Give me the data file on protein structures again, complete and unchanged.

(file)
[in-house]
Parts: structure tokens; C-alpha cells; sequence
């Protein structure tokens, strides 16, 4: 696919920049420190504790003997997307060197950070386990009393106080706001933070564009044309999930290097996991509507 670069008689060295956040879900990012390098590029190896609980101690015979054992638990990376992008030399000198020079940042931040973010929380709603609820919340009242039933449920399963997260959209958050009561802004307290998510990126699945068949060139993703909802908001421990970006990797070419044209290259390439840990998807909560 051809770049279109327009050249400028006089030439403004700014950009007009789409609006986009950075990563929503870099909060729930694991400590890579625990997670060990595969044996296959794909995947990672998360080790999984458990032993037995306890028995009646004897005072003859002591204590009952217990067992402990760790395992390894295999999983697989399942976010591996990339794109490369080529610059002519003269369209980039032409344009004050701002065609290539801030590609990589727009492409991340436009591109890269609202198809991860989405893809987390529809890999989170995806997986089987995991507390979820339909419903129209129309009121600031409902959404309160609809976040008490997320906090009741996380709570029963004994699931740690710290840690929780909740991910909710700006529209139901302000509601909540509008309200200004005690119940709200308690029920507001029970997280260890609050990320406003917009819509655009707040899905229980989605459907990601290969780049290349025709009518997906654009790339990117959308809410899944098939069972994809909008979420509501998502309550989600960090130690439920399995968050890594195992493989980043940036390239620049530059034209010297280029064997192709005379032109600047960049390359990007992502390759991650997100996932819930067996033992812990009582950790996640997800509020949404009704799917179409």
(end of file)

[in-house]
Parts: structure tokens; C-alpha cells; sequence
């Protein structure tokens, strides 16, 4: 696919920049420190504790003997997307060197950070386990009393106080706001933070564009044309999930290097996991509507 670069008689060295956040879900990012390098590029190896609980101690015979054992638990990376992008030399000198020079940042931040973010929380709603609820919340009242039933449920399963997260959209958050009561802004307290998510990126699945068949060139993703909802908001421990970006990797070419044209290259390439840990998807909560 051809770049279109327009050249400028006089030439403004700014950009007009789409609006986009950075990563929503870099909060729930694991400590890579625990997670060990595969044996296959794909995947990672998360080790999984458990032993037995306890028995009646004897005072003859002591204590009952217990067992402990760790395992390894295999999983697989399942976010591996990339794109490369080529610059002519003269369209980039032409344009004050701002065609290539801030590609990589727009492409991340436009591109890269609202198809991860989405893809987390529809890999989170995806997986089987995991507390979820339909419903129209129309009121600031409902959404309160609809976040008490997320906090009741996380709570029963004994699931740690710290840690929780909740991910909710700006529209139901302000509601909540509008309200200004005690119940709200308690029920507001029970997280260890609050990320406003917009819509655009707040899905229980989605459907990601290969780049290349025709009518997906654009790339990117959308809410899944098939069972994809909008979420509501998502309550989600960090130690439920399995968050890594195992493989980043940036390239620049530059034209010297280029064997192709005379032109600047960049390359990007992502390759991650997100996932819930067996033992812990009582950790996640997800509020949404009704799917179409």